This article originally appeared on NYPost.com on 01/27/2019.
For decades now, Americans have slogged through a rising tide of idiocies. Getting a permit to do something useful, say, open a restaurant or fix a bridge, can take years. Small businesses get nicked for noncompliance of rules they didn’t know. Teachers are told not to put an arm around a crying child. Doctors and nurses spend up to half the day filling out forms no one reads. Employers no longer give job references. And, in the land of the First Amendment, political incorrectness can get you fired.
We’d all be better off without these daily frustrations. So why can’t we use our common sense and start fixing things?
But common sense is illegal in Washington. Red tape has replaced responsibility. No official has authority even to do what’s obvious. In 2009, Congress allocated $800 billion, in part to rebuild America’s infrastructure. But it didn’t happen because, as President Obama put it, there’s “no such thing as a shovel-ready project.” Even President Trump, a builder, can’t get infrastructure going. The entire government was shut down in a spat over one project, the Mexican border wall, that the parties don’t agree on. How about fixing the broke rail tunnel coming into New York?
Washington’s ineptitude is only the tip of the iceberg. A bureaucratic mindset has infected American culture. Instead of feeling free to do what we think is right, Americans go through the day looking over our shoulders: “Can I prove that what I’m about to do is legally correct?”
Every Republican administration since Reagan has promised to cut red tape with de-regulation. “Washington is not the solution,” as Reagan put it: “It’s the problem.” But Washington has only gotten bigger during their terms in office. That’s because deregulation is too blunt: Americans want Medicare, clean water, and toys without lead paint.
The steady accretion of rules is why government has become progressively paralytic over the past few decades.
Americans are not stupid. Government drives people nuts because it prevents anyone from being practical. Nothing’s wrong with requiring a permit for a new restaurant, but should you have to go to 11 different agencies? Who has the job of moving things along in Washington, and making sure officials focus on real issues? That would be, uh, no one.
No one designed Washington’s giant bureaucracy either. It just grew, like kudzu, since the 1960s. Its organizing idea is to tell everyone exactly how to do everything correctly. Mindless compliance replaced human judgment. A new problem? Write another rule. The steady accretion of rules is why government has become progressively paralytic over the past few decades.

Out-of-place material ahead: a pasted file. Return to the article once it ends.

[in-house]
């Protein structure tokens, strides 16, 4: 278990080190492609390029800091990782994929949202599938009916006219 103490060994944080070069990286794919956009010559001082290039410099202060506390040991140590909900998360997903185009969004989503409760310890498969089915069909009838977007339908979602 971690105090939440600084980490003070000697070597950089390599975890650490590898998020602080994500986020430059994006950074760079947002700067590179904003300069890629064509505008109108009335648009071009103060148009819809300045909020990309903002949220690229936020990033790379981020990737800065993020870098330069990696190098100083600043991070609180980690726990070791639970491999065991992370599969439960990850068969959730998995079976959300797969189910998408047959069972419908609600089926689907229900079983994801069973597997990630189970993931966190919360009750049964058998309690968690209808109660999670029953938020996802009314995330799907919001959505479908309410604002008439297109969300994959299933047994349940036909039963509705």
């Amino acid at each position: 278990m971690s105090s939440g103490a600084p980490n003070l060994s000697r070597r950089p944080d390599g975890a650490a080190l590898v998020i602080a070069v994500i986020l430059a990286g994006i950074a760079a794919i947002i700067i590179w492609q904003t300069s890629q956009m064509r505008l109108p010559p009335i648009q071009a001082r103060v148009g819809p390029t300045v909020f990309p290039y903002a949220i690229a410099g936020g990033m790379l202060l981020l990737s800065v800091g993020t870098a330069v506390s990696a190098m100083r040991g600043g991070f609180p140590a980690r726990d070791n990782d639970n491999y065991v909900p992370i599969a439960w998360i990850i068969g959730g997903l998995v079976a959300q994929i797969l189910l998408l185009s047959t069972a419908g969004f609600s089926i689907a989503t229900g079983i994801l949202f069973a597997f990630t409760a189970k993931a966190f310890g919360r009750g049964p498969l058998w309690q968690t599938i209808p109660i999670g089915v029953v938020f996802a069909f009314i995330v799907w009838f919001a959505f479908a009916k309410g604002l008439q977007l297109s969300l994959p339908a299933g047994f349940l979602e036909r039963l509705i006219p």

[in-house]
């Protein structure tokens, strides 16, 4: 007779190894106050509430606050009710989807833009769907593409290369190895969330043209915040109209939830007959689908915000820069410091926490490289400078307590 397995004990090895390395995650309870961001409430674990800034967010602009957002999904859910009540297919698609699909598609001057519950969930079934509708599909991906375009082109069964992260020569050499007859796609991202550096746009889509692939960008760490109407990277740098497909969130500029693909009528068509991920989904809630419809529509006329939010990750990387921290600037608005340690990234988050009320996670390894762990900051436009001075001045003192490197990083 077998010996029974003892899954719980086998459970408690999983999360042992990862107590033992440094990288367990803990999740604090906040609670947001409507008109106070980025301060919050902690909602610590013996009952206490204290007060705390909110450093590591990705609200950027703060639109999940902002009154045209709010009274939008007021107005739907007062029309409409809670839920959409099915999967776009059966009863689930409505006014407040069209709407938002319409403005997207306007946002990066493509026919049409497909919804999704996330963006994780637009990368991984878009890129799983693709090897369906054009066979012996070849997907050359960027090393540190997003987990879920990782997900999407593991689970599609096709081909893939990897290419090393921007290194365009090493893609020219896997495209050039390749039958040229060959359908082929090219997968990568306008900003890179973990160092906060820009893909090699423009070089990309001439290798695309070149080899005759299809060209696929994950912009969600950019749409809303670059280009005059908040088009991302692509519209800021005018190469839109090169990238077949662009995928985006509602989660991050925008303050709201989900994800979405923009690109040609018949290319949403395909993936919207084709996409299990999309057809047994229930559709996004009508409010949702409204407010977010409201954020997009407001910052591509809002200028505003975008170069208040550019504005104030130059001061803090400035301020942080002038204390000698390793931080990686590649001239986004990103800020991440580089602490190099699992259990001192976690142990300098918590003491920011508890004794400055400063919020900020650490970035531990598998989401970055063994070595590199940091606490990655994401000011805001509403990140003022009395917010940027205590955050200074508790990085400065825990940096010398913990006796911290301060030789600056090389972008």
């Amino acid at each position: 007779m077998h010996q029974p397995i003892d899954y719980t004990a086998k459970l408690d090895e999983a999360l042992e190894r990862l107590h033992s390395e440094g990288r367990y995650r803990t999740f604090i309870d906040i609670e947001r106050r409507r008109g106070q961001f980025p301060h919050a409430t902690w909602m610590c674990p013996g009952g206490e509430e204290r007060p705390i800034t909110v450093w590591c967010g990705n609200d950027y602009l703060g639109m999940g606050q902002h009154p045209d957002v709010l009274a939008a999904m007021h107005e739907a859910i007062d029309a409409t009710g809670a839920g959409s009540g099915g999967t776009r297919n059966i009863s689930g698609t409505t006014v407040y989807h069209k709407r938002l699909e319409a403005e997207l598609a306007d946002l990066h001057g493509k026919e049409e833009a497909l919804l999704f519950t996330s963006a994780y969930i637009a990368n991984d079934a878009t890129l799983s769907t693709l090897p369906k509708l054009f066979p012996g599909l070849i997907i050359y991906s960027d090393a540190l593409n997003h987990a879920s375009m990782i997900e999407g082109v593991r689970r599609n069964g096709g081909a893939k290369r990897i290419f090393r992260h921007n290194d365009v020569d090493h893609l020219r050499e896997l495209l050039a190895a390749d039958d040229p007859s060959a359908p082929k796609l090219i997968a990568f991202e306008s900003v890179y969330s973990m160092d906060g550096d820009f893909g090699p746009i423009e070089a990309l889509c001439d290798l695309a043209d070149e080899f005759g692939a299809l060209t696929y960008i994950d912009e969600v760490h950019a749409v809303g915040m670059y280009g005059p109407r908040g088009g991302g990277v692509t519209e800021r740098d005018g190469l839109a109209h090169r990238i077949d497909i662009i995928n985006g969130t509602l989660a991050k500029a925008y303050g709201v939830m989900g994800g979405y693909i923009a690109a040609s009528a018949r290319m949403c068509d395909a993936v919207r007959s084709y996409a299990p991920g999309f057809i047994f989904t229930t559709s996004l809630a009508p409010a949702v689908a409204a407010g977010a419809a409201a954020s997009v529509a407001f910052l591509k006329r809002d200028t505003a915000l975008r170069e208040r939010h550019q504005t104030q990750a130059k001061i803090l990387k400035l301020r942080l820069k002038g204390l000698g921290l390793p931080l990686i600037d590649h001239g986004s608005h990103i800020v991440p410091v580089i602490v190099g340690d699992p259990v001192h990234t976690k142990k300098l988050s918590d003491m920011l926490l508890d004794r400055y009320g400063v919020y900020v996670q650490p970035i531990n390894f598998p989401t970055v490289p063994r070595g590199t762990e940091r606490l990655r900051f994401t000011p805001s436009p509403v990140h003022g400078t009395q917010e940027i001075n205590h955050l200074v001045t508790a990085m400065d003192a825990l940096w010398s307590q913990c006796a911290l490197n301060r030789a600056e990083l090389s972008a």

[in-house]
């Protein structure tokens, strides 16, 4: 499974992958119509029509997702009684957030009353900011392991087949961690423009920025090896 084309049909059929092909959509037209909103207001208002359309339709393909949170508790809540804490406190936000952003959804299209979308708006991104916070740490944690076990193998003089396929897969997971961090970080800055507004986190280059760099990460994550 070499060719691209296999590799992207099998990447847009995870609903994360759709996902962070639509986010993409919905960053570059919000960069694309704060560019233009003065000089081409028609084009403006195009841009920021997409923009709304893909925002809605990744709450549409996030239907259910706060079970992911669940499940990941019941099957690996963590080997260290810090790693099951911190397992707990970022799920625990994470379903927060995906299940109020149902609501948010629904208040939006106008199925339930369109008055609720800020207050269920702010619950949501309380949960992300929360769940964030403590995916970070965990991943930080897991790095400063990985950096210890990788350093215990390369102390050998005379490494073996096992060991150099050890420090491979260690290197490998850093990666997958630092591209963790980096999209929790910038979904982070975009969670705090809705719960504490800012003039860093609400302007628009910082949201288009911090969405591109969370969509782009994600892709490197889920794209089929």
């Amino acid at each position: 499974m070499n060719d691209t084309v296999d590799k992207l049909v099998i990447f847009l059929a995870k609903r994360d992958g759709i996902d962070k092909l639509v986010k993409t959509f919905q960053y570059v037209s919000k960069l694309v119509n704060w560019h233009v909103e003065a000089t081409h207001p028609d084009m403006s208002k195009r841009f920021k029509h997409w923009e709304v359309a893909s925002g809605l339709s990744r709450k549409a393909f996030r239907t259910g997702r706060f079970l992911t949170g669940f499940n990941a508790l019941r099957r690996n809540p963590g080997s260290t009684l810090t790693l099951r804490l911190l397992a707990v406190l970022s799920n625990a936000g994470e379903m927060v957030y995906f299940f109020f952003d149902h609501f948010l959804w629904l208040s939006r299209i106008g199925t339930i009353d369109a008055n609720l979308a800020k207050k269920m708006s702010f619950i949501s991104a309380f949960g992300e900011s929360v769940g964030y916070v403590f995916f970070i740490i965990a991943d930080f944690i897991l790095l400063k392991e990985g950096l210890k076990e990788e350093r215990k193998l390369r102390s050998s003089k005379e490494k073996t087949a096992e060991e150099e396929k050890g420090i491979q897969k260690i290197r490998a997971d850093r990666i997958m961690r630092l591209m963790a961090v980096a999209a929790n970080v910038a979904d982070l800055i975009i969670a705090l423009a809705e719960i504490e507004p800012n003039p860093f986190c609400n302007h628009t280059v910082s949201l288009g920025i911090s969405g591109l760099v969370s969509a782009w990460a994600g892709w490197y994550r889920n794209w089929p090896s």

Back in the old days, of say, JFK or Howard Baker, government fixed problems by giving some official that job, and then holding them accountable. Congress authorized the Interstate Highway System with a 29-page statute, and nine years later, over 21,000 miles had been built. Today, the red tape would probably prevent it from being built at all.
It’s time to bite the bullet: Washington can’t be repaired, it must be replaced. Creating a coherent governing framework is not so daunting. Most bureaucratic detail is irrelevant when people are allowed to take responsibility again.
Instead of bickering over a laundry list of reforms, Americans should demand a few core principles:
- Radically simplify regulation. Law should set goals, not require mindless compliance with thousand-page rulebooks. Let Americans take responsibility and meet public goals in their own ways. More local control will not only work better, but restore pride and self-respect.
- Accountability is key. Democracy is toothless without accountability. Accountability today is lost in legal quicksand and then strangled by public unions. Fairness should be protected with oversight, not exhausting lawsuits.
- Shake up Washington. Obsolete laws, bureaucratic stupor, partisan politics, and lobbyists’ money all preserve the status quo. Reboot everything. Disrupt the electoral process by changing campaign rules. Move most agencies out of Washington — the bureaucratic culture there is toxic. Let the FDA go to Boston or San Diego. Send the worker safety agency to Ohio.
Experts say change is impossible, pointing to the gridlock in Washington. Incremental change may be impossible, but big change is inevitable. Americans are fed up. That’s why they elected Donald Trump president, and why Democrats are steering to the far left.
What’s missing is not public demand for change, but a coherent vision of how Washington can work again. My proposal is basic: Replace the dense bureaucracy, and put humans in charge again. Empower Americans, at all levels of responsibility, to make practical and moral daily choices. Then hold them accountable for how they do. Let Americans be American again.